LESLIE: Now we’ve got Mike on the line who’s got a drain issue. What’s going on at your money pit?
MIKE: House was built in 1999. It’s on a septic, which is actually part two of my question. And the kitchen sink – I don’t know – about five months ago or so started draining slowly. And so – I am not actually on a direct vent. It has a vent – what do they call it? I just pulled it off – a mini-vent underneath the sink, because it’s on an inside island or what-have-you, so there’s no vent stack.
And so I took the mini-vent off, brought it to Home Depot or wherever. And I replaced it with another one thinking, “Well, maybe it got clogged or what-have-you.” And it still is draining slow. Now when I – if I have a sink full of water and I undo the vent, it will actually drain quickly.
TOM: Yeah. I think you’re talking about a – you’re calling this a “mini-vent.” I think you’re talking about an air-admittance valve.
TOM: Basically an under-sink vent. When you don’t have a space for a roof vent, you have one of these air-admittance valves. And you tried two of them and it’s still not working well?
MIKE: Well, the one – yeah, the one started slowing down. It worked fine before and then when I took that off and put – but then over time, it slowly slowed down. And so I took that off and put the new one in. I guess my question is: can I extend that higher? Because right now, it’s about – I don’t know – 4 or 5 inches below the sink. So I have enough room where I could put a 4-inch piece of PVC a little bit higher. And I’m wondering if that would help bring it in.
TOM: Yeah, it really shouldn’t make a difference.
Now, I wonder if there’s another way you could get to this vent because, sometimes, you can vent through the floor joist and over to the wall and intercept with the vertical vent there. It doesn’t always have to go straight up from the kitchen.
TOM: Because, sometimes, what you do is you take the drain from the kitchen sink, right? And where it turns down the drain, the water – you sort of go up in sort of a U-shape pipe, then go back down again and then across the floor joist and join the vent and go up. You kind of create this venting loop that could let more air in.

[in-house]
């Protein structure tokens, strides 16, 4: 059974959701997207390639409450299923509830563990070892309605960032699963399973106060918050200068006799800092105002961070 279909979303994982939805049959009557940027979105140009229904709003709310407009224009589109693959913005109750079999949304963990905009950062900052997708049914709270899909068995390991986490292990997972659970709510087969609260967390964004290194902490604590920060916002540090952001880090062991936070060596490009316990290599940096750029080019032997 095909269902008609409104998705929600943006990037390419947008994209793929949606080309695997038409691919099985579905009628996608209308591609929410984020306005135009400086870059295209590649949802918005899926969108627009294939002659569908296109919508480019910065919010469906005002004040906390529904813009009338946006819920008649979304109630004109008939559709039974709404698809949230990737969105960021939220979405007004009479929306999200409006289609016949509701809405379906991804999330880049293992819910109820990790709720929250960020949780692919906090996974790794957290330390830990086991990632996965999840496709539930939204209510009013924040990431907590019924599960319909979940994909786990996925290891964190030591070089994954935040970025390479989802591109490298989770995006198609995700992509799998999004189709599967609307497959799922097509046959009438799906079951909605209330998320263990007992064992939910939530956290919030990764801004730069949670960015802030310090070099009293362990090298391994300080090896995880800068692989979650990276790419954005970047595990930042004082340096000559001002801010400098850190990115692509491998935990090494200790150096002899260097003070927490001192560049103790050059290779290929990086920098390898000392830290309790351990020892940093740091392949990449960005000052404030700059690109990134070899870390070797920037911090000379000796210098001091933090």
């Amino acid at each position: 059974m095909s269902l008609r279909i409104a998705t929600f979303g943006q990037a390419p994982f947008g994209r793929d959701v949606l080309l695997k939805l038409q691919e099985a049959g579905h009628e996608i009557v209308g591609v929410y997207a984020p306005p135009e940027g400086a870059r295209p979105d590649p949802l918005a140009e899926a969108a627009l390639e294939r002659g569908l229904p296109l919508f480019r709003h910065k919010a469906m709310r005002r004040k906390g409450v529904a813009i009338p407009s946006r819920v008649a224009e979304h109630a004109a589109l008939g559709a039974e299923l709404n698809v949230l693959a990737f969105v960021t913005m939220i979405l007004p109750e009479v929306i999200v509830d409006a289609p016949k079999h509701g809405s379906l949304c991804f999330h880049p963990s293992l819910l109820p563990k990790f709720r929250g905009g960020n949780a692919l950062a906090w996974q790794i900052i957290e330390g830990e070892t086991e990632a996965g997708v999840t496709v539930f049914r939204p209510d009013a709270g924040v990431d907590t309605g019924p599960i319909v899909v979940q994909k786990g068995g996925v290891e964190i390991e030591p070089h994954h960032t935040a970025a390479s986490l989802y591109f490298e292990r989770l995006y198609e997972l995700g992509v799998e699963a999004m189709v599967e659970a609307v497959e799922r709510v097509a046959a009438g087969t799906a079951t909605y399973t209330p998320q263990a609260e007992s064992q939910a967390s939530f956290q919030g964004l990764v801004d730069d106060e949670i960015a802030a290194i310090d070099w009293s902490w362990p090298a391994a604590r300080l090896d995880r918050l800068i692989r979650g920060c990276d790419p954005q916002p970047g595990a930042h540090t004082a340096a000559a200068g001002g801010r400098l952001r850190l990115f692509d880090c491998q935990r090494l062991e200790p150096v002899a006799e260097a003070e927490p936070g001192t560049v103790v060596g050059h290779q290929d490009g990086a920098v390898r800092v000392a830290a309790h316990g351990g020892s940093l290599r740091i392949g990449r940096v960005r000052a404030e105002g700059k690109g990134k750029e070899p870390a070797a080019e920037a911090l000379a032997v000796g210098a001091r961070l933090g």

Have you talked to a plumber about other possibilities?
MIKE: I haven’t yet. No, no. We just wait an extra two minutes and then it goes down but …
TOM: Yeah. Well, sooner or later you’re going to get really annoyed with all that time. And I also wonder if maybe you could step it up and put a bigger air-admittance valve in, too.
MIKE: So that was the other thought – was right now it’s an inch-and-a-half. But it’s right on top of the drain. So, for instance, it’s almost like a W. I’ve got the dishwasher coming in one, the sink in the other and this air-admittance valve just above it. So, again, the thought was if I could extend that W, the center one, a little bit higher but it sounds like that won’t make much of a difference.
TOM: I don’t think it will. So what’s your septic question?
TOM: There are disposers that are specifically designed for septic systems and the difference is that they grind the food up into a finer particulate. And I think if you do that, you’ll be fine.
MIKE: OK. Perfect for when I’ll talk to my plumber for both issues.
TOM: Alright. Thanks so much for calling us at 888-MONEY-PIT.